Your Client Wants a What? Styling one’s hair is more than just an attempt to keep it out of the way; it’s a fashion statement, and can send a message about the owner’s personality, fashion sense, and social niche. Like any other grooming behavior, hair styles change and evolve over time, influenced by famous figures whom others wish to imitate.
Thus, several iconic hairstyles become eponymous; they’re named after the person who brought them into the spotlight. One of the most well-known eponymous cuts is The Rachel, after the Jennifer Aniston character on the sitcom Friends. But there are others, too, and you might not have heard of them yet. If your client sits down and tells you that he or she wants one of these cuts, you’ll know what they mean.
The Bo Derek
In 1979, a film called “10” was released, starring Dudley Moore, Julie Andrews, and newcomer Bo Derek. While many may have forgotten the context for this Blake Edwards sex comedy, they likely remember the scene in which the gorgeous Derek suntans on a beach, wearing a yellow swimsuit and with her blonde hair pleated into cornrows. This look was immensely popular (so was Bo, whose posters adorned the bedrooms of boys all over the nation), and made tiny braids on Caucasian women into a full-blown fad.
This short, shaggy cut was made famous by Jane Fonda in the 1971 film Klute, in which she played a call girl and won an Academy Award for it. It was an extension of the choppy bobs of previous decades, though very layered and textured. Actress Keira Knightley recently wore the style, bringing it back into the spotlight once again.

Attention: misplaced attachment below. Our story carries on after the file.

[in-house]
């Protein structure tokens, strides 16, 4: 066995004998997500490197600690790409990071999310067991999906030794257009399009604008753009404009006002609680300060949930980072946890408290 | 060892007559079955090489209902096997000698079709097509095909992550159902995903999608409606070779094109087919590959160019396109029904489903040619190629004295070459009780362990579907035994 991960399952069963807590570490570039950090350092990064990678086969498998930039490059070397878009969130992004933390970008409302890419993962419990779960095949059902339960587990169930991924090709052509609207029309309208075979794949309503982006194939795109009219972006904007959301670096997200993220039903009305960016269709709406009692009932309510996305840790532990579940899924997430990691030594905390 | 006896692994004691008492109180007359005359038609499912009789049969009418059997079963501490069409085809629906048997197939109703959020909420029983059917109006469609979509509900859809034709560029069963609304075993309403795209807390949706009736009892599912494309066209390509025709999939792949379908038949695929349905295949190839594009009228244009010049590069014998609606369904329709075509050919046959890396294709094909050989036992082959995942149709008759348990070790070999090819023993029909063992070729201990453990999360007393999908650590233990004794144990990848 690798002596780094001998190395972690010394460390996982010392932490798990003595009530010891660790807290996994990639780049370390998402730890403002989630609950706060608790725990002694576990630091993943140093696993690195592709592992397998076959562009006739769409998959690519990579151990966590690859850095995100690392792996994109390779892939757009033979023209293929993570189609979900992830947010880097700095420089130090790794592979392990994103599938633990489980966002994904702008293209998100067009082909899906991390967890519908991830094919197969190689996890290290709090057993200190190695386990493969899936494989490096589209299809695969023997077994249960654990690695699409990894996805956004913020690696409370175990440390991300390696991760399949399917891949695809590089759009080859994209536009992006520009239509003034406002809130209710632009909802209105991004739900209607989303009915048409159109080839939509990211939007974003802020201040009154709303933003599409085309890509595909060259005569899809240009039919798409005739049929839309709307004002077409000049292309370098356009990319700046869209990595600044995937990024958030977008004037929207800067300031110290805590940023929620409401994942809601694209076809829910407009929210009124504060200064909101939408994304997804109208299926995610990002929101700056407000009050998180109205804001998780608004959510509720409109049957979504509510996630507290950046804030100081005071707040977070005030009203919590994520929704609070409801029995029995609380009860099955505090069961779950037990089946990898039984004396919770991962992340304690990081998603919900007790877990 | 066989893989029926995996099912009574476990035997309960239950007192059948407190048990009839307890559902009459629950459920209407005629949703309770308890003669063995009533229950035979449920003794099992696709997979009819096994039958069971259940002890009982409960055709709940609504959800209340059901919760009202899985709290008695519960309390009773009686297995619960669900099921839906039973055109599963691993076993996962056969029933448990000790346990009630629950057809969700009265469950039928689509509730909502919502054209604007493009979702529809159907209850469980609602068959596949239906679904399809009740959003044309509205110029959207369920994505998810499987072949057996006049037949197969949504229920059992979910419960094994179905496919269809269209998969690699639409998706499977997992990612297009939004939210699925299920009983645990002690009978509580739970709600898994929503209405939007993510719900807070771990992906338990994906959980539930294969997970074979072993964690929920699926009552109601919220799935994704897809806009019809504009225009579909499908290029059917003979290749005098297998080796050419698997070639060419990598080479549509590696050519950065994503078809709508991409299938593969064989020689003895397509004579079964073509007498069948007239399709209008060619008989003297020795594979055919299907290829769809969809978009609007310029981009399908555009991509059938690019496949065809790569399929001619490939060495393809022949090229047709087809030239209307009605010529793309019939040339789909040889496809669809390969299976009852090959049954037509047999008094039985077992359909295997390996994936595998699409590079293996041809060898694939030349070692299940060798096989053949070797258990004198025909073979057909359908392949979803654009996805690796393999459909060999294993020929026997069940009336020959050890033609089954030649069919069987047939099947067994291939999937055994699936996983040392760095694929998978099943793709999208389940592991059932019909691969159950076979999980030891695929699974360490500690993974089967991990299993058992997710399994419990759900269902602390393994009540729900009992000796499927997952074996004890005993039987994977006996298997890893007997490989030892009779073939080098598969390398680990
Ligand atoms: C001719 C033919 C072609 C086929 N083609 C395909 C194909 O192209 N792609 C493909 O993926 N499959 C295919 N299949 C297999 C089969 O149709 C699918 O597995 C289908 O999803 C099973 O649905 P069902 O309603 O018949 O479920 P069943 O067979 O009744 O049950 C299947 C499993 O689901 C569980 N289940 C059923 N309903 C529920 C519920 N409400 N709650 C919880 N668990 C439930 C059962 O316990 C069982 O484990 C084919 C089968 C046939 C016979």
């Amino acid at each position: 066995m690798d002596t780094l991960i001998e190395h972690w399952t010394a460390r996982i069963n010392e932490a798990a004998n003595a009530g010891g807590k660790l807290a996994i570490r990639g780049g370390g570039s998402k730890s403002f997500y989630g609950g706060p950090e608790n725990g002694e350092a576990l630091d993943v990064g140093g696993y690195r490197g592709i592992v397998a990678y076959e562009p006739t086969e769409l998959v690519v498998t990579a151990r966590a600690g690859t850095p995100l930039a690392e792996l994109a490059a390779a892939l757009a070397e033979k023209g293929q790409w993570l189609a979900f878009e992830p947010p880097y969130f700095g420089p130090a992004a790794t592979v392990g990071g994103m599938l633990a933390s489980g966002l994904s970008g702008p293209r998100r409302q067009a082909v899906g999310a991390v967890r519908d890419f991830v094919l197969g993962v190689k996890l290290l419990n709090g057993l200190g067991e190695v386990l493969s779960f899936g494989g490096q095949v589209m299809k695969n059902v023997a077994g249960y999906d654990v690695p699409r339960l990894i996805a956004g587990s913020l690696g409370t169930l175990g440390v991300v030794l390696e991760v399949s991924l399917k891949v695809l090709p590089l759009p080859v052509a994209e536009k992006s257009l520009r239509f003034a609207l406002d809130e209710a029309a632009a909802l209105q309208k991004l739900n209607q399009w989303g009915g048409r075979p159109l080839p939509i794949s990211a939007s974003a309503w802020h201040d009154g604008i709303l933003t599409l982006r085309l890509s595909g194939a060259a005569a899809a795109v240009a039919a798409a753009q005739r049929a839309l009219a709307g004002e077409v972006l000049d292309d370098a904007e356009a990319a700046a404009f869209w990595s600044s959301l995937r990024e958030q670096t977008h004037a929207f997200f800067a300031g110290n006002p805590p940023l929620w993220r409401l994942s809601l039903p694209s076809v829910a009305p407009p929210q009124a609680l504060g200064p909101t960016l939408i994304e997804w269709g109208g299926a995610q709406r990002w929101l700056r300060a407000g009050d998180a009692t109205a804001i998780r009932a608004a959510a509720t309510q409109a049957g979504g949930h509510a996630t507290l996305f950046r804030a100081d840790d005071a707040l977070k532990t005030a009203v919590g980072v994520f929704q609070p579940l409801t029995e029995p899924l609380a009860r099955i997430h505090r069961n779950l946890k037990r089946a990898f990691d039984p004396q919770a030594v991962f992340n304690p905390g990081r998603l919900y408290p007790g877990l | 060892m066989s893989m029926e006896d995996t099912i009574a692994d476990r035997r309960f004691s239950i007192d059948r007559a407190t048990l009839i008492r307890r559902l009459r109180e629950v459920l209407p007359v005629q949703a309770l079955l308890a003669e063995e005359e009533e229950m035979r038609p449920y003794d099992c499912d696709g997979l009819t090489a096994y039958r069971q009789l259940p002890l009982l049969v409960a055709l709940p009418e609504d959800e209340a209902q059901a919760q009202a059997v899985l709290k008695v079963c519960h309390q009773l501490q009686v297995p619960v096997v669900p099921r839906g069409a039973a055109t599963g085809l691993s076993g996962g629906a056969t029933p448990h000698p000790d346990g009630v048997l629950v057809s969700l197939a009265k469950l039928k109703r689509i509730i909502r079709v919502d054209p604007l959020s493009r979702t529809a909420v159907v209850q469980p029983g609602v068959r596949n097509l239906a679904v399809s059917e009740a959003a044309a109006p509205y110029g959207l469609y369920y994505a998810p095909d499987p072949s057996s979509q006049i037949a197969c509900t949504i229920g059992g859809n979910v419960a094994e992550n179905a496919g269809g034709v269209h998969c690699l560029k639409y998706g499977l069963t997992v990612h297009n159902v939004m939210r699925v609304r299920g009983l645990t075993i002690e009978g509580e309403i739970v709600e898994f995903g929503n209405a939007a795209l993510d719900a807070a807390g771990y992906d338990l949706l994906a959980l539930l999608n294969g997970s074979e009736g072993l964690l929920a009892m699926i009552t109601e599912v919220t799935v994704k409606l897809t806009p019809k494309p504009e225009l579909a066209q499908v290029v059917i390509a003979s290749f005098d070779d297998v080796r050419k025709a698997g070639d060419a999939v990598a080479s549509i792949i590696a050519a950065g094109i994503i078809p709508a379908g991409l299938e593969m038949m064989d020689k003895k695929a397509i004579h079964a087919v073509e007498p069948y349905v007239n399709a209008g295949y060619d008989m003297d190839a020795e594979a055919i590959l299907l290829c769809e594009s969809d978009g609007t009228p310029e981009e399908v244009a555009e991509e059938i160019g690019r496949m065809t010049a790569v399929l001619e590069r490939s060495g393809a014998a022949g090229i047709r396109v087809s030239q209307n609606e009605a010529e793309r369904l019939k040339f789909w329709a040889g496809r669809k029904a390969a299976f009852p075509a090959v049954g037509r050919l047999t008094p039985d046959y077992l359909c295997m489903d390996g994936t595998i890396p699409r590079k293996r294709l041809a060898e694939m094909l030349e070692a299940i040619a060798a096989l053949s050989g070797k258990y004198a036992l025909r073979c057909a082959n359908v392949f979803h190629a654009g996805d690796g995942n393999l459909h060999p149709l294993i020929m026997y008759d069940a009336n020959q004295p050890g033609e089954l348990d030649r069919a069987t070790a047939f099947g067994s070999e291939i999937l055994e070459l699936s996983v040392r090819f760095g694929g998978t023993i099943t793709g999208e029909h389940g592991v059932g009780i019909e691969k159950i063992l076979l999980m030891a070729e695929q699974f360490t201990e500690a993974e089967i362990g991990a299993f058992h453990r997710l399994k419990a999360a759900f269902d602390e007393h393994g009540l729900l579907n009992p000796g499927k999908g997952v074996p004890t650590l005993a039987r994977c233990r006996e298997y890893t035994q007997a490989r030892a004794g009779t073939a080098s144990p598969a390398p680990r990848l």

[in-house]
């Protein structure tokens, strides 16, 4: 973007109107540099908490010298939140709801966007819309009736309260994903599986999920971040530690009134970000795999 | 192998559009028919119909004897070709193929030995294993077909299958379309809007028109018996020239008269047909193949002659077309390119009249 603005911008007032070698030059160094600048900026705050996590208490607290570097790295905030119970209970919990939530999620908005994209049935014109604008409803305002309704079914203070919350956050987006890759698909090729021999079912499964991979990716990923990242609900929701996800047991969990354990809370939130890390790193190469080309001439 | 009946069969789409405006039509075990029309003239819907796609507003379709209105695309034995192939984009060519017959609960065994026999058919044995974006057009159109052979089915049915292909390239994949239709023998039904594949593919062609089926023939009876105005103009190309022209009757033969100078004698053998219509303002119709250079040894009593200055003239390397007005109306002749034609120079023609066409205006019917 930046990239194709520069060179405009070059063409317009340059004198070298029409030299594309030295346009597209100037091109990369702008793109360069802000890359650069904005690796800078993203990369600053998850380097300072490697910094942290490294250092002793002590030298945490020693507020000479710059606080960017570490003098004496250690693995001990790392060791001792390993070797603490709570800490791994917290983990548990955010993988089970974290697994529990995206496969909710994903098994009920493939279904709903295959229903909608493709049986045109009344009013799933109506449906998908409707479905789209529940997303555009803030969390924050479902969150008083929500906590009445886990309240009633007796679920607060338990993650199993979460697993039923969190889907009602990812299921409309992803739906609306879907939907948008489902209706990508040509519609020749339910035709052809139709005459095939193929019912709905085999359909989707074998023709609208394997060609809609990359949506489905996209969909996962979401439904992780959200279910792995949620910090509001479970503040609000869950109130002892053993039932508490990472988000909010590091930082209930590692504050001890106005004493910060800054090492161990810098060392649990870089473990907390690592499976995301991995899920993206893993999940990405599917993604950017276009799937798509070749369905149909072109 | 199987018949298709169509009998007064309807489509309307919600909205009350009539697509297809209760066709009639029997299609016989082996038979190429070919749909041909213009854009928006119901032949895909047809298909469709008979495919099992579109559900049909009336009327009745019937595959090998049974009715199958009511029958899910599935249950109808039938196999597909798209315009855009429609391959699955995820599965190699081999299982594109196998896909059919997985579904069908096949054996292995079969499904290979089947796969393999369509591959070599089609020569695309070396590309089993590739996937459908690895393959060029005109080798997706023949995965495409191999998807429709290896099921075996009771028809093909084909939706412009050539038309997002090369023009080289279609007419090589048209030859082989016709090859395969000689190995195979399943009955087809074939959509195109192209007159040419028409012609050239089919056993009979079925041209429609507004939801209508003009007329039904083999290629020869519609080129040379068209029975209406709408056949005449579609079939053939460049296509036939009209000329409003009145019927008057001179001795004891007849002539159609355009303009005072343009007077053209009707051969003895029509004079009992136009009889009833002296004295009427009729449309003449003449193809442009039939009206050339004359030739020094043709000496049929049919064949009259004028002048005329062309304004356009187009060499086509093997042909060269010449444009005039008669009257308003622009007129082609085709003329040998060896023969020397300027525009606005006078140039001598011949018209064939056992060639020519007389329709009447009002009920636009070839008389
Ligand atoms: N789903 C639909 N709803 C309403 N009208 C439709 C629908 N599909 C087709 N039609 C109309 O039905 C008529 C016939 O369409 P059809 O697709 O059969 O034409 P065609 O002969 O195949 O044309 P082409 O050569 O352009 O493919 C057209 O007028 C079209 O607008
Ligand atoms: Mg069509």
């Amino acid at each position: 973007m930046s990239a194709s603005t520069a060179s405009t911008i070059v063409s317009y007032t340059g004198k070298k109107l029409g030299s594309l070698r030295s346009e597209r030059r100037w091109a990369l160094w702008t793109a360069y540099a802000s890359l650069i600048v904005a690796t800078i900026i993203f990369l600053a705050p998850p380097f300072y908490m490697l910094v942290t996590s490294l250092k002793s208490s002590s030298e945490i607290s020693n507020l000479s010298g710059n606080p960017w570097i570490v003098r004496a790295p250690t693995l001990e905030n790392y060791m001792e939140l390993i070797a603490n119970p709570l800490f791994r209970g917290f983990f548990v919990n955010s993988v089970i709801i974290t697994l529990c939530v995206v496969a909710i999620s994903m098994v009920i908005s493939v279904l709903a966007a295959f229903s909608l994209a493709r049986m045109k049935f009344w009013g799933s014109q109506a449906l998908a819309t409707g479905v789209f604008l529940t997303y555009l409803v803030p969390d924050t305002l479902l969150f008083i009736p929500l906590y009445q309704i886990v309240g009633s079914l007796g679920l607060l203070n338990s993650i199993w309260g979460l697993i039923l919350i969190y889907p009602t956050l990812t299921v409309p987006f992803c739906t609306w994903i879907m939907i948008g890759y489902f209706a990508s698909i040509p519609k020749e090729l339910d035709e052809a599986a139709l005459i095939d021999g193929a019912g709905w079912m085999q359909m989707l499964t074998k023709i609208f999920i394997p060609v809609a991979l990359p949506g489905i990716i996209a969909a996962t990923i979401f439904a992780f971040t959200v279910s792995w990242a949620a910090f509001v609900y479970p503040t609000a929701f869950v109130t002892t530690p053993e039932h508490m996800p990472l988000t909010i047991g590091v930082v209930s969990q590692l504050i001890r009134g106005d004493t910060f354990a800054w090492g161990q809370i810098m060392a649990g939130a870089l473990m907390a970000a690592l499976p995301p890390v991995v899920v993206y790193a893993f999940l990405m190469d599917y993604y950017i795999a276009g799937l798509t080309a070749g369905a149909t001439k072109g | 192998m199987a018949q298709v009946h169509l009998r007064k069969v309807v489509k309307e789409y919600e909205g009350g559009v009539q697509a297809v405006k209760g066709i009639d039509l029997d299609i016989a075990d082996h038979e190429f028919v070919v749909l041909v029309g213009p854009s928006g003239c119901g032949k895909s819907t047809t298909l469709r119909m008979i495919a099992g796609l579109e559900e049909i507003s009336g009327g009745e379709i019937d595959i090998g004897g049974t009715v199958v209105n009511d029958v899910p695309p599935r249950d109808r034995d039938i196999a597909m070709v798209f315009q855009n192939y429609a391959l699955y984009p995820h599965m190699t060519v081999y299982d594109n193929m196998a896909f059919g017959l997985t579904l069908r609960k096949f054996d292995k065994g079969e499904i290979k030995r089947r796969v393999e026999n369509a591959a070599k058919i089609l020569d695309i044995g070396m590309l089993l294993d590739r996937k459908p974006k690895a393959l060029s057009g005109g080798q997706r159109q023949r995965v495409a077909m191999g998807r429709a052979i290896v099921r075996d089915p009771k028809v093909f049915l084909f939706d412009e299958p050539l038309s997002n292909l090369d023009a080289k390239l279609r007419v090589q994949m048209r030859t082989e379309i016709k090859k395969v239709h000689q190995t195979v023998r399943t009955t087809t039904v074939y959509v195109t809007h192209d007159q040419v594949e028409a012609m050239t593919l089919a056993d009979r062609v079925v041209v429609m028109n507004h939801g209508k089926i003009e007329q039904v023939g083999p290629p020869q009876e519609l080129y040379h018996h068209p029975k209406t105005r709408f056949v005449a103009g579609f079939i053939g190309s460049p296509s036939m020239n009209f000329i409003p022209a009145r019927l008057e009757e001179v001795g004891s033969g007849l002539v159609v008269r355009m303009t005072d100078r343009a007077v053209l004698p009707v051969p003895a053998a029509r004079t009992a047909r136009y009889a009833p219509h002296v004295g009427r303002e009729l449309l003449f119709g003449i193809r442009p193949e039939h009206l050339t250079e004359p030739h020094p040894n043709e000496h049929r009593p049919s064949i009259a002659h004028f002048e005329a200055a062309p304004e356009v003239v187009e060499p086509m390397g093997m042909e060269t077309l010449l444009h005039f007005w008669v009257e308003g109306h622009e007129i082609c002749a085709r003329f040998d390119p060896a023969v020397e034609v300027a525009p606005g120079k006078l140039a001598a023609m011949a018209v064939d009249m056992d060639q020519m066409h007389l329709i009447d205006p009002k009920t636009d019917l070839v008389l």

Victoria Beckham, or “Posh Spice” skyrocketed into prominence as a member of the Spice Girls in the 1990s; even after their breakup, she remained in the spotlight as a fashion expert. Her angled, sleek bob continues to be one of the most iconic hairstyles for women, and consistently ranks in the top 5 most requested hairstyles.
The Dido Flip
Folk singer-songwriter Dido rose to prominence in the early 21st century; people loved her sensitive, intelligent music and low-key style. Ordinary women identified strongly with her, and strove to imitate the singer even more. Dido’s casual look was topped with a choppy hairstyle that ended just below her chin. It was easy enough to reproduce, and the singer once told an interviewer how disconcerting it was to show up at a concert and see rows and rows of people with her own haircut in the audience.